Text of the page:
Chapter 8: Create Uplifting Art


“An artist earns the right to call himself a creator only when he admits
to himself that he is but an instrument.”
—Henry Miller

Somehow in the last generation or two, art and faith have gone their separate ways. Would you agree?

For hundreds of years, the greatest art in all the world was created to honor or point others to God. From a Christian perspective, that includes extraordinary paintings such as da Vinci’s “The Last Supper,” Francesca’s “The Resurrection,” and Raphael’s “Sistine Madonna.” The Bible also inspired classical composers Bach, Handel, Haydn, Mendelssohn, to name a few. World-renowned architecture, exhibits, literature, and even epic films from before this century frequently explored and elevated biblical themes.

Indeed, all the world’s leading religions at one time brought us breathtaking art including sculptures, temples, mosques, textiles, and jewelry. Even masks, headdresses, and totem poles honored unseen gods. Unfortunately, today’s art seems motivated by lesser ideals. Class warfare. Consumerism. Personal agendas. Political turmoil. Even art created by AI without human oversight.

It’s not difficult to find “shock value” art that purports to “make a statement” but is really just an attention grab from an artist. Examples include Andres Serrano’s “Immersion”(aka “Piss Christ,” a photograph of a crucifix in a jar of urine), Tracey Emin’s “My Bed”(an unmade bed surrounded by used condoms, underwear, and empty alcohol bottles), and the infamous exhibit “Vorm – Fellows – Attitude” in Rotterdam, The Netherlands, featuring what can only be described as four giant sculptures of feces. (Really.)

Slasher movies, porn novels, and music lyrics that are blasphemous or demean women are all examples of creativity that’s really not very creative. Artists—especially those who accept grants from the National Endowment for the Arts—have the responsibility to leave audiences glad they were witnesses to their art. If audience members feel like they need to take showers after attending an exhibit, watching a video, or hearing a song, the artist has failed.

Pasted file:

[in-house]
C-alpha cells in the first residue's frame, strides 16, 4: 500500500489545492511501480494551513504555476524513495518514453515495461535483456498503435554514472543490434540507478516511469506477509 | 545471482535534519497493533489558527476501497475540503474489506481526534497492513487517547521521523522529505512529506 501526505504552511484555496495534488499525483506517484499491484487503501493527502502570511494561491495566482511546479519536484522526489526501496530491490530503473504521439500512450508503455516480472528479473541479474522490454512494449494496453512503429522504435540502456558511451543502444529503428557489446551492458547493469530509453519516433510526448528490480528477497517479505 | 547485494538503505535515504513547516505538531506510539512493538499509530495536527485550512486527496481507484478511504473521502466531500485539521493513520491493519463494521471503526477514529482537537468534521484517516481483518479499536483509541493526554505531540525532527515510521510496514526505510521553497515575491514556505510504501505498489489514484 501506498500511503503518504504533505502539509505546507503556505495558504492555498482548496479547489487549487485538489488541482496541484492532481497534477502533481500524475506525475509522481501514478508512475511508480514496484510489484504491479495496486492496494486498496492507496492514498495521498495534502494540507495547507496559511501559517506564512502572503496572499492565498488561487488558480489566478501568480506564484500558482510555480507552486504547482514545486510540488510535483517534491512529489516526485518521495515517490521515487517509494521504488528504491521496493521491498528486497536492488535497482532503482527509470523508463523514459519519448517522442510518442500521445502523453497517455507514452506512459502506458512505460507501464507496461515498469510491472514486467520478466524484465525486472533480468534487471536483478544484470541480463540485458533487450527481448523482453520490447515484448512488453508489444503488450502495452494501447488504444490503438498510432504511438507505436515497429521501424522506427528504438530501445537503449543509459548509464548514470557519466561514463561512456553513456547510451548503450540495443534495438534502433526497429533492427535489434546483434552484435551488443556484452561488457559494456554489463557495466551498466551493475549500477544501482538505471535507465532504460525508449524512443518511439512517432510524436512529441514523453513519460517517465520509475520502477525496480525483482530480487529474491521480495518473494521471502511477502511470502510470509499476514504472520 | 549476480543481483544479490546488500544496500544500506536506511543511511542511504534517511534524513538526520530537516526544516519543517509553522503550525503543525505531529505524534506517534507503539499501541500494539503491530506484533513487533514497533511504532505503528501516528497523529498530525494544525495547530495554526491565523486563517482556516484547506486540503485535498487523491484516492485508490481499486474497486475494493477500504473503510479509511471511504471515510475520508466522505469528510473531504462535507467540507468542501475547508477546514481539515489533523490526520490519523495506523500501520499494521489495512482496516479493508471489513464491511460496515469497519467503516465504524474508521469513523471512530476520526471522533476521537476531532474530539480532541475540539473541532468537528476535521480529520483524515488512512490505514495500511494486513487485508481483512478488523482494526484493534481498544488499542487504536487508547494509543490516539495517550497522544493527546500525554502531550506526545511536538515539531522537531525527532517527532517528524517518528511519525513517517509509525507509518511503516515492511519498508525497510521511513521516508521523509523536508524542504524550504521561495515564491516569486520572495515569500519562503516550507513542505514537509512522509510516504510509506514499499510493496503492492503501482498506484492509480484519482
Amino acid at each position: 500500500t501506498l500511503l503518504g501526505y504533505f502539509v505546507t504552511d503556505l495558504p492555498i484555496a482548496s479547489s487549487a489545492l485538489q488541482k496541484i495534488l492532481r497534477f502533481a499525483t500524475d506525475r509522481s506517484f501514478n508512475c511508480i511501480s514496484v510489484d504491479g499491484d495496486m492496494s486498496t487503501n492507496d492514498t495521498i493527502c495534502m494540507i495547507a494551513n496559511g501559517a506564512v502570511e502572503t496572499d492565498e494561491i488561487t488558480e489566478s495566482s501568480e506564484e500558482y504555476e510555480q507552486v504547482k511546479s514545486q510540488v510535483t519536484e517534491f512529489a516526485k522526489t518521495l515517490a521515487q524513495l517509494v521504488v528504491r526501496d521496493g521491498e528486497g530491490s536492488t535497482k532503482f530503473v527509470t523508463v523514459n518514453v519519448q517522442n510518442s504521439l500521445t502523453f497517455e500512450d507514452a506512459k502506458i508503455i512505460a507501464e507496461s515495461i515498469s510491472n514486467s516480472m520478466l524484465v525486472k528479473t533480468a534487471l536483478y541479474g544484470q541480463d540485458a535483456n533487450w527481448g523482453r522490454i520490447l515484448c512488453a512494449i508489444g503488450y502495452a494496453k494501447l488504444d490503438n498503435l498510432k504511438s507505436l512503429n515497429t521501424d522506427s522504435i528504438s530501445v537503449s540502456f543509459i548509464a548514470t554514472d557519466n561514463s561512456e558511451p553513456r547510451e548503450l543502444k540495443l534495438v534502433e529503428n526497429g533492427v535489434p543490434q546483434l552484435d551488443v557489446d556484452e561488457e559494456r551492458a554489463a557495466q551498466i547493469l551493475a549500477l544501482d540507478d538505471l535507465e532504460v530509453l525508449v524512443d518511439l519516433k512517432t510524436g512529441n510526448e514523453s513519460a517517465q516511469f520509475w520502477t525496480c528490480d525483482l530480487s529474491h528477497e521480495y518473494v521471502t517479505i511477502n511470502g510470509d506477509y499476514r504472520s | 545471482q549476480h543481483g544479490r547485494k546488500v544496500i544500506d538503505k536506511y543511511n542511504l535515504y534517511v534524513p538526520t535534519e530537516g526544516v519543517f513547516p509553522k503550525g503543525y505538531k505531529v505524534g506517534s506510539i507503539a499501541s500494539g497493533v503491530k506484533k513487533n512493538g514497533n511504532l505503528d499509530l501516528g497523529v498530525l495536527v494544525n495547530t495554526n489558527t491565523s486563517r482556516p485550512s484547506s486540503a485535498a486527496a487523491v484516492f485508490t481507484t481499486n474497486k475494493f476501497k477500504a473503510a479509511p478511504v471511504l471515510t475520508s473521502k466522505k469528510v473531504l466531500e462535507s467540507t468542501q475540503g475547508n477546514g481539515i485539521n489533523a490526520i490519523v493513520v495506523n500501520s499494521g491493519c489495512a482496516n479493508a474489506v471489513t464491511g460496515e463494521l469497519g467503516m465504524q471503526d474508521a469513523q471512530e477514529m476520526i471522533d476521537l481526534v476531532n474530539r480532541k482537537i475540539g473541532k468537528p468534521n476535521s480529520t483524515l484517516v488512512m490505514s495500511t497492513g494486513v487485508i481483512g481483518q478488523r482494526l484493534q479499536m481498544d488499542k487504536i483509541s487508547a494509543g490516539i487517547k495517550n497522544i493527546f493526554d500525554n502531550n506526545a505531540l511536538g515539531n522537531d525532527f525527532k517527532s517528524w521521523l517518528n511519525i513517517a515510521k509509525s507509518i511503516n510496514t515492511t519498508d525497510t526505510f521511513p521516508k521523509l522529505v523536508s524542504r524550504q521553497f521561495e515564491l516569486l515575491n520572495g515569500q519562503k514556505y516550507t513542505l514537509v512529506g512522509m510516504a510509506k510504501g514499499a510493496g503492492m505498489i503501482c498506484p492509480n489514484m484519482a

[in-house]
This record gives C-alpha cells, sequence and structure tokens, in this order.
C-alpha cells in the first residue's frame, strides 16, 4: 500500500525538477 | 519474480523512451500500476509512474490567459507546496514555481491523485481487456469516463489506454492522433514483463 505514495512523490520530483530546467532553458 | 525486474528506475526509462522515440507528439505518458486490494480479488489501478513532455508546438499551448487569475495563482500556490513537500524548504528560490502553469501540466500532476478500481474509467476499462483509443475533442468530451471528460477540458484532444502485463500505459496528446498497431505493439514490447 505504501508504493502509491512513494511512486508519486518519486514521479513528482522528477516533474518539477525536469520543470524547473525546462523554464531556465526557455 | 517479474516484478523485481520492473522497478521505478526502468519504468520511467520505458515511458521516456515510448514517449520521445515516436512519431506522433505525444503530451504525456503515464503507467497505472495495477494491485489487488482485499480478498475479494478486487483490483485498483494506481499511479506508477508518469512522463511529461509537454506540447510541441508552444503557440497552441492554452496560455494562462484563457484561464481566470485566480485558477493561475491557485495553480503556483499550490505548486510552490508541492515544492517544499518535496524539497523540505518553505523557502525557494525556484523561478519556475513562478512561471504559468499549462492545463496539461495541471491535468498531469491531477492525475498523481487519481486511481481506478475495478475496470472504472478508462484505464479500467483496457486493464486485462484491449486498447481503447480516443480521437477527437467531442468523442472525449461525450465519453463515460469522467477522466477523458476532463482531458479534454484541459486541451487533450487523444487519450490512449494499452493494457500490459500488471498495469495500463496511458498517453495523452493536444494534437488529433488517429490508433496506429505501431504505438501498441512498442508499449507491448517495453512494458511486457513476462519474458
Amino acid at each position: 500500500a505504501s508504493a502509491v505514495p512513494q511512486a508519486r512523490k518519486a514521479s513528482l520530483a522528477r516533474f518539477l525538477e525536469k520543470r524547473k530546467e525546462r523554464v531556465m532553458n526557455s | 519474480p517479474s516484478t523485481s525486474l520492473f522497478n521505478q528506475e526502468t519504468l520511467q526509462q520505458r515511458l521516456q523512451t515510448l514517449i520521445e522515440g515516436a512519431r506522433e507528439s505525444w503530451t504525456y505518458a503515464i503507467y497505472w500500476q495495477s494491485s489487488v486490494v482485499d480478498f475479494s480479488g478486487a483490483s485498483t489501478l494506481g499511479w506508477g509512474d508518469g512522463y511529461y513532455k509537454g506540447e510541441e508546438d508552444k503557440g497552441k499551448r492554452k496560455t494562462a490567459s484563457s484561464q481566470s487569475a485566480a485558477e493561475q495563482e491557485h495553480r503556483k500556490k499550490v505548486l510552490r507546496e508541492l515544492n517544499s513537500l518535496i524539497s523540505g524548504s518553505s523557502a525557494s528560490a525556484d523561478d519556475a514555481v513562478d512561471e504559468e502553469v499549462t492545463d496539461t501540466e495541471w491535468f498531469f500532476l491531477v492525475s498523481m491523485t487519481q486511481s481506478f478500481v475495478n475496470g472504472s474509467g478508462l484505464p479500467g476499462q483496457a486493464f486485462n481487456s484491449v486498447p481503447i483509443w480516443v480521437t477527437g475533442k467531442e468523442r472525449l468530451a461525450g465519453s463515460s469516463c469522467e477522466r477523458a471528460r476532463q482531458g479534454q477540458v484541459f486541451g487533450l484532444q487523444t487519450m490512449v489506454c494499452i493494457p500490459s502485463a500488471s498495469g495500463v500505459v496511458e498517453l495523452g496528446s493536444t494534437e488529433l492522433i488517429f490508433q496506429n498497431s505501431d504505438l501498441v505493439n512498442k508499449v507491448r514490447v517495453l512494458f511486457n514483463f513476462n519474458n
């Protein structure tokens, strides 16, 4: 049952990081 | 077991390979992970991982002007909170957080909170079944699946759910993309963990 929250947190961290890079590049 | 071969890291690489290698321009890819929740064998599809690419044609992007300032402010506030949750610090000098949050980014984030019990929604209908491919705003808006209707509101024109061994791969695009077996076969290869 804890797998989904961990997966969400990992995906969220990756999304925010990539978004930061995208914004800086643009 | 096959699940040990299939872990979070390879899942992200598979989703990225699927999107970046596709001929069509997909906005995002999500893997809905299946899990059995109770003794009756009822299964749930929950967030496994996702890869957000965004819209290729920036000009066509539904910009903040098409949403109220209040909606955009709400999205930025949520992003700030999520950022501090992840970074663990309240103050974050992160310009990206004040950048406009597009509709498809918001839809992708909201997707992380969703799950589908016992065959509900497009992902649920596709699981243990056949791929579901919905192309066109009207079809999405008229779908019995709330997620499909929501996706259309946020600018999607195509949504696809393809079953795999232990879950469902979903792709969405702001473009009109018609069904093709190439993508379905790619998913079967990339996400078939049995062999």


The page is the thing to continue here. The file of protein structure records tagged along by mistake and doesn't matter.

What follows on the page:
For sure, art has the unique ability to provoke new ideas and encourage discourse. Not every painting has to be filled with daisies. Not every movie has to end with the hero and heroine riding off into the sunset. Choreography should sometimes leave the dancer off balance. A symphony should include minor chords. Artists should have the freedom to expose the dark side of our world, but is it too much to ask that today’s artists also cultivate noble ideals and motivate their audiences to pursue virtuous, ele- gant, or heroic aspirations?

By the way, notoriety or popularity should not be the deciding factor of whether art is really art. Moths are drawn to flames. Motorists rubberneck to look at car wrecks. Just because critics swoon, a venue sells out, or a line snakes out the entrance, that doesn’t mean an exhibition or performance has any redeeming value.

So how can art make the world a better place?



Public art museums, festivals, and workshops encourage strangers to engage with each other while inviting collaboration and mutual art appreciation within communities.


Many forms of the visual arts require no verbal communication. Art can celebrate cultural heritage and promote appreciation for all nationalities. The world becomes smaller.


Melodies, rhythms, and dance transcend cultural, linguistic, and social barriers. Diversity in the world of music proves that every culture has the ability to elevate the human spirit.


Humans are the only creatures who appreciate creativity. Do you think a shark appreciates the astonishing beauty of the fish swarming a coral reef? He’s just grazing for dinner. Does a wildebeest appreciate the sunset on the African savannah? He’s just biding his time as part of the food chain. The creative process celebrates humanity.


That’s what God created us to do—give glory back to Him. So, make your artistry—in any form—an offering. Worship the Lord in splendor. “Ascribe to the Lord the glory due his name; bring an offering and come before him. Worship the Lord in the splendor of his holiness” (1 Chronicles 16:29).

The best way to respond to art that drags humanity down is to create and engage with art that uplifts. On your refrigerator, in your living room, in your community, and as you travel, do your part to curate, design, style, and invest in art with a mission. That’s an easy and personally satisfying box to check.

For centuries the most brilliant musicians, artists, and writers lived with one purpose and passion—to honor God. You may not think of yourself as a Michelangelo, da Vinci, Handel, Bach, Bunyan, or Tolkien. But you’ll never know how your work will impact others until you step out in faith. The art form doesn’t matter. From dance to weaving to calligraphy, it could be anything.


Where do you start? You already know. Follow the clear instructions of Philippians 4:8: “Finally, brothers and sisters, whatever is true, whatever is noble, whatever is right, whatever is pure, whatever is lovely, whatever is admirable—if anything is excellent or praiseworthy—think about such things.”


□ 1.  When was the last time you were moved or deeply impacted by a piece of art, film, song, book, or performance? Did it somehow point to God?

□ 2.  Who’s your favorite artist, no matter the medium? What do they mean to you?

□ 3.  Why might someone support art that offends?

□ 4.  Is it possible that creating and appreciating art is one of the characteristics that separates humans from animals?

□ 5.  Beyond art, what is Philippians 4:8 referencing?

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